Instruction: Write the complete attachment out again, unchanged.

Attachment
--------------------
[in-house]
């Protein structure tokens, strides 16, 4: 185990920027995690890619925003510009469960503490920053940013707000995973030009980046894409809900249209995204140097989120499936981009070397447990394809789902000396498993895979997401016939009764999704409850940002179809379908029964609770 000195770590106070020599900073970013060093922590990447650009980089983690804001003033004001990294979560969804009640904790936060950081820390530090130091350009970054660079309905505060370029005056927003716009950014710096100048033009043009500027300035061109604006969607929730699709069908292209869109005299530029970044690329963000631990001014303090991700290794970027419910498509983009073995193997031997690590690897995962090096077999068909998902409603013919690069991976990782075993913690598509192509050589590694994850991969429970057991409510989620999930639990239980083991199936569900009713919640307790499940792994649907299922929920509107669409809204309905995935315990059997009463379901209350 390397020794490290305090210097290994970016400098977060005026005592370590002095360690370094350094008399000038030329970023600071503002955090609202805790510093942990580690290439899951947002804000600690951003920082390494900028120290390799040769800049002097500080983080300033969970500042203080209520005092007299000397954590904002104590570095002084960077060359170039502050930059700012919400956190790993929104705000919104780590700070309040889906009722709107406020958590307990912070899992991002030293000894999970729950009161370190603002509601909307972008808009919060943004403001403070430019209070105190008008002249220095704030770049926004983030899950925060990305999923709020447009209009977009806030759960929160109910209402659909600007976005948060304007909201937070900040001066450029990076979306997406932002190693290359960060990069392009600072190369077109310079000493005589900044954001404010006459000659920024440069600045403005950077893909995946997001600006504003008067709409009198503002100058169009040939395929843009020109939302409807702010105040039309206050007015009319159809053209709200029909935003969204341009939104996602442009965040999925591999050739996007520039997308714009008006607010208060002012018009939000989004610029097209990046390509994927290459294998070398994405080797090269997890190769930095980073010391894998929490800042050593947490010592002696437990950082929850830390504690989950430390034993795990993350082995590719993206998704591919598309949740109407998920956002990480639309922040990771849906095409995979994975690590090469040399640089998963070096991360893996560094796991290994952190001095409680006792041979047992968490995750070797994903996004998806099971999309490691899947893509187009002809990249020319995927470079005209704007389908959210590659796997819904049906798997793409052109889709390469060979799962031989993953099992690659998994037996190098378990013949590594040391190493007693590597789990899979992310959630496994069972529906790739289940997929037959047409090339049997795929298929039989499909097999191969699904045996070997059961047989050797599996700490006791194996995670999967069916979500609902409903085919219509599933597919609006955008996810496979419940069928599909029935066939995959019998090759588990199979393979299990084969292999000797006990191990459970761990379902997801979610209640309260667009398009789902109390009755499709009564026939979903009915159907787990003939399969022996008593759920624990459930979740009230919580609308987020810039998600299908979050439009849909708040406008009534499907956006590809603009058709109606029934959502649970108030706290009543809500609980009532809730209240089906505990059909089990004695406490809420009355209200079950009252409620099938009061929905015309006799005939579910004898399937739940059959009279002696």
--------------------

[in-house]
């Protein structure tokens, strides 16, 4: 185990920027995690890619925003510009469960503490920053940013707000995973030009980046894409809900249209995204140097989120499936981009070397447990394809789902000396498993895979997401016939009764999704409850940002179809379908029964609770 000195770590106070020599900073970013060093922590990447650009980089983690804001003033004001990294979560969804009640904790936060950081820390530090130091350009970054660079309905505060370029005056927003716009950014710096100048033009043009500027300035061109604006969607929730699709069908292209869109005299530029970044690329963000631990001014303090991700290794970027419910498509983009073995193997031997690590690897995962090096077999068909998902409603013919690069991976990782075993913690598509192509050589590694994850991969429970057991409510989620999930639990239980083991199936569900009713919640307790499940792994649907299922929920509107669409809204309905995935315990059997009463379901209350 390397020794490290305090210097290994970016400098977060005026005592370590002095360690370094350094008399000038030329970023600071503002955090609202805790510093942990580690290439899951947002804000600690951003920082390494900028120290390799040769800049002097500080983080300033969970500042203080209520005092007299000397954590904002104590570095002084960077060359170039502050930059700012919400956190790993929104705000919104780590700070309040889906009722709107406020958590307990912070899992991002030293000894999970729950009161370190603002509601909307972008808009919060943004403001403070430019209070105190008008002249220095704030770049926004983030899950925060990305999923709020447009209009977009806030759960929160109910209402659909600007976005948060304007909201937070900040001066450029990076979306997406932002190693290359960060990069392009600072190369077109310079000493005589900044954001404010006459000659920024440069600045403005950077893909995946997001600006504003008067709409009198503002100058169009040939395929843009020109939302409807702010105040039309206050007015009319159809053209709200029909935003969204341009939104996602442009965040999925591999050739996007520039997308714009008006607010208060002012018009939000989004610029097209990046390509994927290459294998070398994405080797090269997890190769930095980073010391894998929490800042050593947490010592002696437990950082929850830390504690989950430390034993795990993350082995590719993206998704591919598309949740109407998920956002990480639309922040990771849906095409995979994975690590090469040399640089998963070096991360893996560094796991290994952190001095409680006792041979047992968490995750070797994903996004998806099971999309490691899947893509187009002809990249020319995927470079005209704007389908959210590659796997819904049906798997793409052109889709390469060979799962031989993953099992690659998994037996190098378990013949590594040391190493007693590597789990899979992310959630496994069972529906790739289940997929037959047409090339049997795929298929039989499909097999191969699904045996070997059961047989050797599996700490006791194996995670999967069916979500609902409903085919219509599933597919609006955008996810496979419940069928599909029935066939995959019998090759588990199979393979299990084969292999000797006990191990459970761990379902997801979610209640309260667009398009789902109390009755499709009564026939979903009915159907787990003939399969022996008593759920624990459930979740009230919580609308987020810039998600299908979050439009849909708040406008009534499907956006590809603009058709109606029934959502649970108030706290009543809500609980009532809730209240089906505990059909089990004695406490809420009355209200079950009252409620099938009061929905015309006799005939579910004898399937739940059959009279002696």